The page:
Animal Biotechnology

Electronic Journal of Biotechnology ISSN: 0717-3458 Vol. 9 No. 2, Issue of April 15, 2006
© 2006 by Pontificia Universidad Católica de Valparaíso -- Chile Received March 17, 2005 / Accepted October 25 , 2005

DOI: 10.2225/vol9-issue2-fulltext-7


Genetic engineering applications in animal breeding

Hugo H. Montaldo
Departamento de Genética y Bioestadística
Facultad de Medicina Veterinaria y Zootecnia
Universidad Nacional Autónoma de México
Ciudad Universitaria, México 04510, D.F., Mexico
Tel: 52 55 5622 5894
Fax: 52 55 5622 5956

Keywords: Adult mammalian cloning, biotechnology, gene mapping, GMOS, MAS, QTL, transgenics.


ES: embryonic stem cells
ESR: estrogen receptor locus
IGF-I: insulin-like growth factor I
MAS: Marker-assisted selection
QTL: quantitative trait loci

Abstract Reprint (PDF)

This paper discusses the use of genetic engineering applications in animal breeding, including a description of the methods, their potential and current uses and ethical issues. Genetic engineering is the name of a group of techniques used to identify, replicate, modify and transfer the genetic material of cells, tissues or complete organisms. Important applications of genetic engineering in animal breeding are: 1) Marker-assisted selection (MAS). The objective of this technology is to increase disease resistance, productivity and product quality in economically important animals by adding information of DNA markers to phenotypes and genealogies for selection decisions. 2) Transgenesis, the direct transfer of specific genes/alleles between individuals, species, or even Kingdoms, in order to change their phenotypic expression in the recipients. Compared to the ‘traditional' improvement techniques based on phenotypic information only, these gene-by-gene techniques allow theoretically a more complete management of animal genomes for animal breeding. In spite of high expectations and new technical developments, its actual efficiency is not always high, as they require a thorough knowledge of functional genomics, and pose additional technical, economical and ethical problems. The possible role for cloning adult animals in breeding is also discussed.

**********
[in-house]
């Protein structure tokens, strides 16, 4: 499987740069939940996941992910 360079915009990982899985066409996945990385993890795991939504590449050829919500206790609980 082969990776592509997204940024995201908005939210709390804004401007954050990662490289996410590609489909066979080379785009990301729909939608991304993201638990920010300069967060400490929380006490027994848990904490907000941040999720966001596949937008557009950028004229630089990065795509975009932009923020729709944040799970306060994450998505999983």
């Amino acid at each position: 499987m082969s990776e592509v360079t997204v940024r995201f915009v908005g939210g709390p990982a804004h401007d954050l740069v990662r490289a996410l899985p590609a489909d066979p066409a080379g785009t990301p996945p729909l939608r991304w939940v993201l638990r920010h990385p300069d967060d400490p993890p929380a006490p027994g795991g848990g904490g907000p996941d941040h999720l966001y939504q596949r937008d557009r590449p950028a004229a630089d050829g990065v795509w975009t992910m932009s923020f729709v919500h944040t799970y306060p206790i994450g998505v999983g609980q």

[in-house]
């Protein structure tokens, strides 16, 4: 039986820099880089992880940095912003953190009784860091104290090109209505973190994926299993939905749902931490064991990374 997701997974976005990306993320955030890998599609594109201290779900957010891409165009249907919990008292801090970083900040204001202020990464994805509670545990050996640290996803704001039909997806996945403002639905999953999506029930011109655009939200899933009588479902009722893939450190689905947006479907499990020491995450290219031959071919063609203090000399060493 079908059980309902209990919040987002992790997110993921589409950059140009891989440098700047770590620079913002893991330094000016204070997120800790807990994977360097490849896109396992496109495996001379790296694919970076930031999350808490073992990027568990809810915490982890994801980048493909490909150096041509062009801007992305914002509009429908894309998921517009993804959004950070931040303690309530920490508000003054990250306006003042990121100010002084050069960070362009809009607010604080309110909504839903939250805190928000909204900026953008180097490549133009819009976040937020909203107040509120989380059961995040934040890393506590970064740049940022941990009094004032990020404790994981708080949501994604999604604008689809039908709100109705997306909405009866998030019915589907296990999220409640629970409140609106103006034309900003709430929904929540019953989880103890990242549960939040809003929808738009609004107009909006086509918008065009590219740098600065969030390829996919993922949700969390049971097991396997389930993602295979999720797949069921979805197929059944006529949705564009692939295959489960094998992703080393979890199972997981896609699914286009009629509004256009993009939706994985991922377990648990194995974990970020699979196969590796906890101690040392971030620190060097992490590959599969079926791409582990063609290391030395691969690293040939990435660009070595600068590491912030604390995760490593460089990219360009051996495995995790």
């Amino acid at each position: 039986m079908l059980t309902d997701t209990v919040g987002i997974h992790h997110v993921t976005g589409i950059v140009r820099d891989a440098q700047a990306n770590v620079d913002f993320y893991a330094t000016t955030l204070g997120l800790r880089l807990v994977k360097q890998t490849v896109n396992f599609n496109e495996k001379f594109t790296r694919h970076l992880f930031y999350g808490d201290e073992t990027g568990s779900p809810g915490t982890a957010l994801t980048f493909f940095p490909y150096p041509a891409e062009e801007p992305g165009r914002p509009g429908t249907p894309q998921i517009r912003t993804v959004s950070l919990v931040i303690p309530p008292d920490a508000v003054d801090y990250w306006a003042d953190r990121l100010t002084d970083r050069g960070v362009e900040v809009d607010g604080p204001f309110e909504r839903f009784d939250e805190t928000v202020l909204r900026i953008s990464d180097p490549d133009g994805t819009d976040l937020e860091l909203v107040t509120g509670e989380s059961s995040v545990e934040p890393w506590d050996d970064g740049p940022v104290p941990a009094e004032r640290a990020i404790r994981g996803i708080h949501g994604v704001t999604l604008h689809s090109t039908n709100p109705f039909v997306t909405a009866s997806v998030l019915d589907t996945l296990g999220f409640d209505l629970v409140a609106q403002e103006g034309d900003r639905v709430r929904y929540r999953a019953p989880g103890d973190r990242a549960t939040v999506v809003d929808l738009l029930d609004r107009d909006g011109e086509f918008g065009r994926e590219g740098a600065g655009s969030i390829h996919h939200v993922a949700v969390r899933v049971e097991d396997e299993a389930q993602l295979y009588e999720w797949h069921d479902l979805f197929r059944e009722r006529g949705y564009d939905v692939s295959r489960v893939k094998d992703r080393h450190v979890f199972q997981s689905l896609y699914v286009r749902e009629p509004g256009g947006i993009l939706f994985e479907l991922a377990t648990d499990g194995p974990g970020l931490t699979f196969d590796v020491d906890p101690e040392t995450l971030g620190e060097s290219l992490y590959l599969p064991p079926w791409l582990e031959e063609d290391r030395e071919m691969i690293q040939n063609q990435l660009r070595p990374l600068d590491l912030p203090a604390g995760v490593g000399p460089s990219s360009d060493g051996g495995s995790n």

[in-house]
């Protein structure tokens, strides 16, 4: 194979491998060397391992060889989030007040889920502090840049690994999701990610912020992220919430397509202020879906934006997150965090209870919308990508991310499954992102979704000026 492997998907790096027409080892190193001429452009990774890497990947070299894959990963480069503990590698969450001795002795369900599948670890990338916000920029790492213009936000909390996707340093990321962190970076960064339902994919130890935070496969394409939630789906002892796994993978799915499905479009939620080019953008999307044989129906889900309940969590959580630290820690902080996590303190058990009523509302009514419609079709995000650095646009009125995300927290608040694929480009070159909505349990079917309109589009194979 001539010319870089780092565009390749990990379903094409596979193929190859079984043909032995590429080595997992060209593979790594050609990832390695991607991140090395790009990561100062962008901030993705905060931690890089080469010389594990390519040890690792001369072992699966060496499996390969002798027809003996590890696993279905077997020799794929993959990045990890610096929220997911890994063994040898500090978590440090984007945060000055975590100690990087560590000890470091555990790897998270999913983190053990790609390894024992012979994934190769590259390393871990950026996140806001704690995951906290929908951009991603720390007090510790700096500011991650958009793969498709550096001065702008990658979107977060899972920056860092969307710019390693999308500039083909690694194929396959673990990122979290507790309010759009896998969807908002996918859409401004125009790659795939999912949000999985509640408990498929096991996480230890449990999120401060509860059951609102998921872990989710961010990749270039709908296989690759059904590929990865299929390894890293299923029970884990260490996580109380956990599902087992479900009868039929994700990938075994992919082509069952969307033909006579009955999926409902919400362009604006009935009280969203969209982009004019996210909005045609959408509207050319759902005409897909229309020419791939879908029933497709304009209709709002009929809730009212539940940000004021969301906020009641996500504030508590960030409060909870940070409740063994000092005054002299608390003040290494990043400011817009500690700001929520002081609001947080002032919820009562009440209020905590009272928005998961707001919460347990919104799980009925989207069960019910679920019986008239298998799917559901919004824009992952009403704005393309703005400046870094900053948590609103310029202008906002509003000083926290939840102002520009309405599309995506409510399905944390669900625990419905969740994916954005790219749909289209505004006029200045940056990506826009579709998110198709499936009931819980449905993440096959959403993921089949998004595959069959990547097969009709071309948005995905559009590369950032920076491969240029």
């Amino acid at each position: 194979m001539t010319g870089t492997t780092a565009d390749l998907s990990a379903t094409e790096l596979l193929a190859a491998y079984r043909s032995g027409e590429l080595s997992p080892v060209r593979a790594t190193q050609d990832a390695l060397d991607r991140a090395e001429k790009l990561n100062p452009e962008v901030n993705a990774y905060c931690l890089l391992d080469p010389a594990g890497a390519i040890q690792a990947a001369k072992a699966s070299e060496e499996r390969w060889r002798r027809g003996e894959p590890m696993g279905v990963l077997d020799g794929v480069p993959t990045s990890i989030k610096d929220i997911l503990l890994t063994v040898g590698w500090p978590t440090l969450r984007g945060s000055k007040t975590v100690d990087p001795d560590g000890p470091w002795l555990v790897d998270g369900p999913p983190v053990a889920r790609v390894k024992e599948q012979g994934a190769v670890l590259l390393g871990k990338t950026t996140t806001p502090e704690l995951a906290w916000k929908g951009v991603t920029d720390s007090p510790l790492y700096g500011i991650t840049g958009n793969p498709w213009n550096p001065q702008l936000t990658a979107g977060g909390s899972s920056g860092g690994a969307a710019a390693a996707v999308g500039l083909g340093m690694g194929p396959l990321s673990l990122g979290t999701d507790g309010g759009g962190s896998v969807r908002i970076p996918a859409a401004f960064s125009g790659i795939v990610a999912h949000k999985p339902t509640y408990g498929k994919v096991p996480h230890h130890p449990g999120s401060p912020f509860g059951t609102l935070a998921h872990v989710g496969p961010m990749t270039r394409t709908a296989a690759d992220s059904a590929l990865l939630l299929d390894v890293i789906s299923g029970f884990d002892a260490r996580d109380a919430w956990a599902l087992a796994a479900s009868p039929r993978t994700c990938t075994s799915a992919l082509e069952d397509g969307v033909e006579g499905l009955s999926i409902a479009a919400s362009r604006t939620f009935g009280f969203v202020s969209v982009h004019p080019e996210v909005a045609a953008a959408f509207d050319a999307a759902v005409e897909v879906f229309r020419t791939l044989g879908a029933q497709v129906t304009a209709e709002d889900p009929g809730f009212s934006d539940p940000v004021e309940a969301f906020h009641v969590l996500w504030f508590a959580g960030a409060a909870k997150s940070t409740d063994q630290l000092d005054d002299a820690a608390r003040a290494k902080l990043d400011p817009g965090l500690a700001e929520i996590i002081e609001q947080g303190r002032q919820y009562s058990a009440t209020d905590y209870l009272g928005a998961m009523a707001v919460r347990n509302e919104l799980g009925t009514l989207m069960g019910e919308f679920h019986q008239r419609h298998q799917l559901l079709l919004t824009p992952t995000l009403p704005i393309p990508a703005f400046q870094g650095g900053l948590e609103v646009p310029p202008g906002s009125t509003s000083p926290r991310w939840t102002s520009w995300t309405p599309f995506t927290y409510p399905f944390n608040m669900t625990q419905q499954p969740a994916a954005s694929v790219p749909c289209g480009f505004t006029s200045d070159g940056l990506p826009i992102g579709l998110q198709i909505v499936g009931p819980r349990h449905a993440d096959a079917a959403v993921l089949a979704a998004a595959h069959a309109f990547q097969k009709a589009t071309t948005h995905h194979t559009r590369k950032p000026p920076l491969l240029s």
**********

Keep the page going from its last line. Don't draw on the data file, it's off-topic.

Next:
Supported by UNESCO / MIRCEN network 
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